- Advertisement -

NASHVILLE — State Rep. John Mark Windle says that he is immune to liability in a defamation lawsuit filed by the CEO of Big South Fork Medical Center’s parent company, and that he was performing his legislative duties when he referred to the businessman, Rennova Health’s Seamus Lagan, as an “Irish gangster.”

Windle, D-Livingston, filed on August 30 for Lagan’s lawsuit against him to be dismissed. In that court filing, Windle’s attorney argued that any comments Windle made about Lagan were “made pursuant to a legitimate legislative function,” which is protected by state law.

William J. Harbison II, an attorney with the Neal & Harwell PLC firm in Nashville who is one of those representing Windle, said that because Windle spoke to the media as a member of the state legislature, “his statements are therefore absolutely privileged because they arose from his conduct as a legislator and were made within the scope of his legislative authority.” Harbison said that Windle had a “legislative duty to investigate and protect the citizens of his district” after receiving “numerous complaints from his constituents following the sudden and possibly illegal closure of a local hospital.”

The filing is the latest in a war of words of sorts between the two men that has escalated since it became obvious earlier this year that Jamestown Regional Medical Center would close.

Windle first referred to Lagan — an Irish national who currently resides in the Bahamas — as an “Irish national’ in a statement to the Herald-Citizen newspaper in Cookeville, after it was reported that Jamestown Regional was on the brink of closing on May 16. “Tennessee citizens deserve better than to be ripped off by an Irish gangster,” Windle told the newspaper. The comments were reported as part of a breaking story on the Herald-Citizen’s website. The story was later replaced by an updated story that did not include the comments.

However, Windle later repeated the “Irish gangster” in an interview with WATE TV in Knoxville.

Though it remains unclear where the report originated, Windle apparently told the Cookeville newspaper that day in May that Jamestown Regional had been ordered to close by the federal Centers for Medicare & Medicaid Services (CMS) due to unpaid taxes owed to the IRS. The hospital did not close, and a CMS spokesperson later told the Independent Herald that the agency would not deliver an ultimatum for a hospital to close its doors.

Four weeks later, however, the hospital did close — days after CMS terminated its provider agreement with the hospital. Shortly after, Windle told WATE, “Unfortunately, an Irish gangster was allowed to buy the Jamestown Regional Medical Center.” He also referred to Lagan as a “thief” and said that he had “constantly cheated” the employees of the hospital.”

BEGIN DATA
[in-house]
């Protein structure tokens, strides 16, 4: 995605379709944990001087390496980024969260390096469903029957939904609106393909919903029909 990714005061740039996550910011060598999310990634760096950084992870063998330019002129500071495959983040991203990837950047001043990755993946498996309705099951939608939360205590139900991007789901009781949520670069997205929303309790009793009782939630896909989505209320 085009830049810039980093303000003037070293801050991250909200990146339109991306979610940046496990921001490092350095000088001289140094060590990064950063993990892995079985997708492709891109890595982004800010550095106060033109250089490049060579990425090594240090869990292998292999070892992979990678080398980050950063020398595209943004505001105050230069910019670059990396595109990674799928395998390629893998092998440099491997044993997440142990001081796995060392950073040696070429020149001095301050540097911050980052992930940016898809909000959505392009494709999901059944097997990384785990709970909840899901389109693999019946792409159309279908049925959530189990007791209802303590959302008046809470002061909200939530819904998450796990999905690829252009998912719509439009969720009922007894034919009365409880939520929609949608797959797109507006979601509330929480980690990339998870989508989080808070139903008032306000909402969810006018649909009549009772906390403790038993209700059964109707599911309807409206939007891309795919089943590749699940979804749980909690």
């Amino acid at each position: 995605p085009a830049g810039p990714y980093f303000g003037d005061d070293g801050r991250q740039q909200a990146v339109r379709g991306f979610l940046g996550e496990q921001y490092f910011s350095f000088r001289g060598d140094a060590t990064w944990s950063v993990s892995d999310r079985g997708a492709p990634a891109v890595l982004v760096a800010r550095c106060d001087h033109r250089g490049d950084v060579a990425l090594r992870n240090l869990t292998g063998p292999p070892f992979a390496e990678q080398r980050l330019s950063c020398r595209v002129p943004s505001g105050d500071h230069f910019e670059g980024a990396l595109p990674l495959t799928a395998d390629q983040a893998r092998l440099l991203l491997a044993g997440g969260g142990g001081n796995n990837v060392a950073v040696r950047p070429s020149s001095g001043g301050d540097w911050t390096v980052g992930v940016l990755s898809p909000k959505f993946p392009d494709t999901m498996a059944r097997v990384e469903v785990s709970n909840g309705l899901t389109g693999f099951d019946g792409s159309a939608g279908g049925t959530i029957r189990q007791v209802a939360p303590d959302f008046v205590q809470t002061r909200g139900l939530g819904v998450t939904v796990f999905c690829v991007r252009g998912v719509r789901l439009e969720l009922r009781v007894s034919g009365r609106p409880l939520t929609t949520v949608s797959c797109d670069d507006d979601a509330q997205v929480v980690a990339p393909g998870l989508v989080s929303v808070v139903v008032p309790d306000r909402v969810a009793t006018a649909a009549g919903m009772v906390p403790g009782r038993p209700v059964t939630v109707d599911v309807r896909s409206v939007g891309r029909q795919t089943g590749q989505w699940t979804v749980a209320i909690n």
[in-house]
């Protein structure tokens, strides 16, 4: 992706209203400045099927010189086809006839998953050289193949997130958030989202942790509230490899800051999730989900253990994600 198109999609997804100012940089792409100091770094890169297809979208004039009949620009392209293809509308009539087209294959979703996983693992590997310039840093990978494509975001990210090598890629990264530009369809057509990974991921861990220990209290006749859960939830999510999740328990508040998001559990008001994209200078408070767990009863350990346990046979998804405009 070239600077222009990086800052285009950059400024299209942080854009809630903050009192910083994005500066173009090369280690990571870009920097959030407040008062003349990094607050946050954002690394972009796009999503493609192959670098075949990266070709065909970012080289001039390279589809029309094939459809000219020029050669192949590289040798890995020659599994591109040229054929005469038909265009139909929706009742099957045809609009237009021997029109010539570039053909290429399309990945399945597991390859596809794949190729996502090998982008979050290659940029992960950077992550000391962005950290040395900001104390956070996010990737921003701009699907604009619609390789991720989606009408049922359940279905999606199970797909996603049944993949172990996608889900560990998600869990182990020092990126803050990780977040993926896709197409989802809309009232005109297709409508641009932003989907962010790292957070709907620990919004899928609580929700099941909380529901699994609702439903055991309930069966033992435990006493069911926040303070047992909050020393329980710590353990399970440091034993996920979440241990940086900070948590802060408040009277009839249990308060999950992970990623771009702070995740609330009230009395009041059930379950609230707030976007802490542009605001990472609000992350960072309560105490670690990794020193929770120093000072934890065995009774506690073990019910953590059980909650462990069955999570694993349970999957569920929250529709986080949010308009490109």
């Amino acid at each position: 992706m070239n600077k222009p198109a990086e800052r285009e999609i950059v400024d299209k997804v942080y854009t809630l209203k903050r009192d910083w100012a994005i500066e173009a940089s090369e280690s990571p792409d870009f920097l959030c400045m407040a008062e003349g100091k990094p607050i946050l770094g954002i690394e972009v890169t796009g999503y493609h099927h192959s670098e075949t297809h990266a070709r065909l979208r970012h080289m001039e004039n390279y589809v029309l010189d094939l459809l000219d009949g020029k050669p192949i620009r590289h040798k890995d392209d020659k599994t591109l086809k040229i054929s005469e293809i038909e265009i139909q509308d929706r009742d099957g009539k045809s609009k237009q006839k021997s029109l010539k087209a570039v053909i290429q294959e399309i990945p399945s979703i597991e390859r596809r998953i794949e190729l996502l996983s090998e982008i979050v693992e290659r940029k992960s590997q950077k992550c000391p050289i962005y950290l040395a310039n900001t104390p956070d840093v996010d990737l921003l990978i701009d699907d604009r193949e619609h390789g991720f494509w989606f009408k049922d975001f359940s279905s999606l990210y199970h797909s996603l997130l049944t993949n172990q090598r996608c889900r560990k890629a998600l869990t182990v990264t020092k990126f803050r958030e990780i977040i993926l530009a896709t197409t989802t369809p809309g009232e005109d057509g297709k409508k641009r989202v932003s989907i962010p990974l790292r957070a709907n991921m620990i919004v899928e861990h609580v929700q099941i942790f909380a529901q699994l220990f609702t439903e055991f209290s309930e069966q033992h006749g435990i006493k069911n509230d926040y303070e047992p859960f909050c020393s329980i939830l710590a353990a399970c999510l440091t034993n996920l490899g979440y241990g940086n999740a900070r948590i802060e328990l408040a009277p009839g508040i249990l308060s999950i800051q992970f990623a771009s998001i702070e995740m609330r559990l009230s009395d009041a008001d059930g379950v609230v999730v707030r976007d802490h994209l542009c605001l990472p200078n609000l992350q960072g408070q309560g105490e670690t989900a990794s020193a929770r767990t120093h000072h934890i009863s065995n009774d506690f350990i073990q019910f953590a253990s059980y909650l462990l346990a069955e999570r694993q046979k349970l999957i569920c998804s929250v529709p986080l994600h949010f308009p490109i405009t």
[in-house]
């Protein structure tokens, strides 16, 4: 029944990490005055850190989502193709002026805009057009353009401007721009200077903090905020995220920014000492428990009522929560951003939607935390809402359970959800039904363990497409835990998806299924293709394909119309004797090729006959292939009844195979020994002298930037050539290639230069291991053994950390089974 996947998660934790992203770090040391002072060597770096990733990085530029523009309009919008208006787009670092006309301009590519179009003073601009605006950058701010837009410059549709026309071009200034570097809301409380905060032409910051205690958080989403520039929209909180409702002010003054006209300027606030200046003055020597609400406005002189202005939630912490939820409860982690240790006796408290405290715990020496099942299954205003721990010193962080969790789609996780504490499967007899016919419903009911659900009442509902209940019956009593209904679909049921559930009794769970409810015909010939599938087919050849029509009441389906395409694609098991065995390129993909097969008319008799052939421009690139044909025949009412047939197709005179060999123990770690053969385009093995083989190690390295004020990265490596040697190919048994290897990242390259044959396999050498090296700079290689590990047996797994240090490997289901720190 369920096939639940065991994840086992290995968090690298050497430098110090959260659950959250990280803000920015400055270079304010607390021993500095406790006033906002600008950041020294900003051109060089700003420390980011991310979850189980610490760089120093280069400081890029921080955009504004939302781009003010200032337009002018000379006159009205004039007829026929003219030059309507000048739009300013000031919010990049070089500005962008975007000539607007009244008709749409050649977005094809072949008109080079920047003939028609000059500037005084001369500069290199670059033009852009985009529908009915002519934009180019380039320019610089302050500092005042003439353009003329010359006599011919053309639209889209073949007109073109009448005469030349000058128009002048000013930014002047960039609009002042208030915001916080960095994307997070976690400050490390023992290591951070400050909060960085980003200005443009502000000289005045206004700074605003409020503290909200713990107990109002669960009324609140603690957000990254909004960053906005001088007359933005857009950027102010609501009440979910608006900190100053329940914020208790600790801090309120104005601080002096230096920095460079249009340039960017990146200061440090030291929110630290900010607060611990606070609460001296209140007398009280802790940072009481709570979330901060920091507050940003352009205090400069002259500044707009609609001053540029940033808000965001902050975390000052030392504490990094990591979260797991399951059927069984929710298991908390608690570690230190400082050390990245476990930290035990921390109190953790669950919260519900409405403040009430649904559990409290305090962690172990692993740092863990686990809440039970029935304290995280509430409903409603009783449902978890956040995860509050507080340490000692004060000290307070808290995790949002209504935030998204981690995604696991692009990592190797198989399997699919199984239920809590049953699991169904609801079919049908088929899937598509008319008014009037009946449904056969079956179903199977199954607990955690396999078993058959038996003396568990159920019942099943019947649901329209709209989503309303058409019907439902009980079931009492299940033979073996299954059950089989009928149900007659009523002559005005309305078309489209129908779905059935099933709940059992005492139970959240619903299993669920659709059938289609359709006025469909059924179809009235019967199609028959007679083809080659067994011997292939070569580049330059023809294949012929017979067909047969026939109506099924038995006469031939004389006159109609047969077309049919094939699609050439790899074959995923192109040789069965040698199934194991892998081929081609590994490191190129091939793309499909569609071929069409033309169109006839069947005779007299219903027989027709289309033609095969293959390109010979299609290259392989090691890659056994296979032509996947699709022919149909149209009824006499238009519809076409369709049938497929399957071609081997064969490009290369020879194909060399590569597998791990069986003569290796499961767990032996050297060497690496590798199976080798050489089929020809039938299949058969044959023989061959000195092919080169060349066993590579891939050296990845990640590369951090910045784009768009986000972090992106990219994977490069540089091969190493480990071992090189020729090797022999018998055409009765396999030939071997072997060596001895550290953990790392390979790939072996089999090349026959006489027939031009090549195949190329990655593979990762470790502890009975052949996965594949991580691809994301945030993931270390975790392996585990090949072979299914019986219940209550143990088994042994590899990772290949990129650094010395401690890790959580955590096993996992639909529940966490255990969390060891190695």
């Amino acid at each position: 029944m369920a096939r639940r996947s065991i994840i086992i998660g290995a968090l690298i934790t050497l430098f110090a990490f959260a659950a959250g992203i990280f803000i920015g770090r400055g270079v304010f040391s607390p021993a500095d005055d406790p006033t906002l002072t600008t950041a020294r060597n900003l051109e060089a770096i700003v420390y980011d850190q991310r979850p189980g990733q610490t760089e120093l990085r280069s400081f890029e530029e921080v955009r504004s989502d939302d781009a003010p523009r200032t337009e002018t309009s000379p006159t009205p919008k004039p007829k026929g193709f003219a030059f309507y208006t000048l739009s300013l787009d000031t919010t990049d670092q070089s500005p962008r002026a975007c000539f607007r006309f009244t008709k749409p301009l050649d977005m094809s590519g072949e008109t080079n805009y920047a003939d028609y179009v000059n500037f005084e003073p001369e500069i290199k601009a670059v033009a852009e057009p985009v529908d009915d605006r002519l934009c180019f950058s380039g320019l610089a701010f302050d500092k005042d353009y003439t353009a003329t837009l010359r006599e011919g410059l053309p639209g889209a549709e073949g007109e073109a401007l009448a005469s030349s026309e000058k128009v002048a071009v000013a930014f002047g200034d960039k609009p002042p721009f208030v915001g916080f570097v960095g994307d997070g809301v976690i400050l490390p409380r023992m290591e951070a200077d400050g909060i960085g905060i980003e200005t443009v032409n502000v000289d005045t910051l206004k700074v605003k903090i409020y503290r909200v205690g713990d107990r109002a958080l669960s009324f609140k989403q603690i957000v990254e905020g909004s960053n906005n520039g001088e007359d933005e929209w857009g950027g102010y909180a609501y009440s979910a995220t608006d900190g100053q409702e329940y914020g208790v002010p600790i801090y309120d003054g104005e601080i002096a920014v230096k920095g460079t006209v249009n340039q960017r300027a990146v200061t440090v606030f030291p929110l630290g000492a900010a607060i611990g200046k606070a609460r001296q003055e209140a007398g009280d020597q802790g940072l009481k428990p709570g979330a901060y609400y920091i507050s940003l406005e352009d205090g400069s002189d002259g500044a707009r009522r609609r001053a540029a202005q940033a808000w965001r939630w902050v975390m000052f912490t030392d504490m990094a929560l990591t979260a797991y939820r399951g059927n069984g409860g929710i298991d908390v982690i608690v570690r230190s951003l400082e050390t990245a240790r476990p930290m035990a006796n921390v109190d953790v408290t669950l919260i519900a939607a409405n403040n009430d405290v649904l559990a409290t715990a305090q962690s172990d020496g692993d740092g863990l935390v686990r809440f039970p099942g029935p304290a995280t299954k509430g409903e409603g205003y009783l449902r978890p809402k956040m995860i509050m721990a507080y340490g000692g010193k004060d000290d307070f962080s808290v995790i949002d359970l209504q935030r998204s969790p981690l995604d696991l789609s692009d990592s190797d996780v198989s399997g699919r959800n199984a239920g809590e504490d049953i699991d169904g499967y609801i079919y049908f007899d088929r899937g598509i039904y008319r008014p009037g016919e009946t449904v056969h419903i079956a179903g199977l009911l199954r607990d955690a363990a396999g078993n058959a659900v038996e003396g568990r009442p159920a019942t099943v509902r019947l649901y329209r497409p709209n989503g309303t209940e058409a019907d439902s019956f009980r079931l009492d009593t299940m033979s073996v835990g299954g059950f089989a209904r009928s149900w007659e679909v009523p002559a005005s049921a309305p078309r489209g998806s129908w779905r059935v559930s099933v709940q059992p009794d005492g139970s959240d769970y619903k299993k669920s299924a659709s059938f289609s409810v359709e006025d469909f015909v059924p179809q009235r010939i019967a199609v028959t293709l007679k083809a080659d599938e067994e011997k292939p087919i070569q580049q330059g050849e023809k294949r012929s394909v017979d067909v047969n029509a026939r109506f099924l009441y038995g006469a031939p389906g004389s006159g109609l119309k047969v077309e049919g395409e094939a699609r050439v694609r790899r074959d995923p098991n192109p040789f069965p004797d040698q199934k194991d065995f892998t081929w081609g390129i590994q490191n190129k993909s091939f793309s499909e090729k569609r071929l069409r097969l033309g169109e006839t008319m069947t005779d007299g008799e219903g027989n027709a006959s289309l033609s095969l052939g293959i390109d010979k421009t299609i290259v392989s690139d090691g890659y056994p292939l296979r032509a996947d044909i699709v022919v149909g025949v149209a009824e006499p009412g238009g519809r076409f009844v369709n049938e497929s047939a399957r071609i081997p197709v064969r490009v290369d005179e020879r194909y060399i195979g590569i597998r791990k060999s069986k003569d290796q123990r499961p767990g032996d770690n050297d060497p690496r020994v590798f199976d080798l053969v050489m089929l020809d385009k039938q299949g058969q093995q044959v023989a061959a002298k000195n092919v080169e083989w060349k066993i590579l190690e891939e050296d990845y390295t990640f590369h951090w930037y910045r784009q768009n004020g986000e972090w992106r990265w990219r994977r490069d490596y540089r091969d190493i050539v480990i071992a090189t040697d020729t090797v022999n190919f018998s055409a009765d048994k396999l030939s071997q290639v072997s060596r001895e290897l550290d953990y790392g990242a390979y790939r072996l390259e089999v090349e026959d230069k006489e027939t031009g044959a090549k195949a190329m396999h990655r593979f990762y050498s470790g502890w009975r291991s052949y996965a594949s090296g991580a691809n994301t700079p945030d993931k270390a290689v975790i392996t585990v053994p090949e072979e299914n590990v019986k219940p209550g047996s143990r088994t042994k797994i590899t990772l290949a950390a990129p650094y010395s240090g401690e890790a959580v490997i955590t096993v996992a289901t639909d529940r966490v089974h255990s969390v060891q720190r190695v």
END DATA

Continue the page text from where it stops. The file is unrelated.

Lagan did not respond publicly to Windle’s comments. Nine days after Windle’s comments to WATE, however, he filed a defamation lawsuit in federal court, seeking $100,000 in punitive damages. The June 28 lawsuit specifically zeroed in on Windle’s references to Lagan as a “thieft” who “should be prosecuted” and an “Irish gangster.”

In that filing, attorneys for Lagan charged that Windle, “began a malicious, intentional, and egregious campaign to harm (Lagan) by defaming him in the news media.” They went on to say that the lawmaker, “has maliciously defamed and attacked (Lagan) through a series of derogatory and false statements made by (Windle) to several news outlets. (Windle’s) malicious campaign has continued throughout June 2019 and shows no signs of abating.”

However, Article II, Section 13 of the Tennessee Constitution provides legislative privilege that protects lawmakers who are acting in an official capacity. Windle’s attorneys say that shields him from liability in the claims brought by Lagan. They also charged that Lagan is attempting to censor Windle.

“The purpose of this defamation lawsuit … is apparently to punish and silence him for speaking out about a topic (Lagan) wants to censor,” Harbison wrote in the motion to dismiss.

Specifically, Article II, Section 13 of the state constitution says, “Senators and Representatives shall, in all cases, except treason, felony, or breach of the peace, be privileged from arrest during the session of the General Assembly; and in going to and returning from the same, and for any speech or debate in either house, they shall not be questioned in any other place.”

Attorneys for Lagan have until the end of this week to file a response to Windle’s motion to dismiss. As of Monday, they had not done so.

Jamestown Regional remains closed, though Rennova has announced that the hospital has been recommended for reinstatement of its Medicare-Medicaid billing privileges. In order for that to happen, the hospital would have to reopen so that the appropriate inspections could be performed by state survey teams working on behalf of CMS. Rennova said on August 19 that it will begin the process of reopening the hospital, but a timeline for that next step has not been announced.

Big South Fork Medical Center in Oneida and Jellico Community Hospital, Rennova’s two other hospitals in the region, remain open — though there were published reports last week of delayed paychecks and a loss of insurance benefits at the Jellico hospital. Earlier this summer, paychecks were delayed at the Oneida facility, though payroll was ultimately made.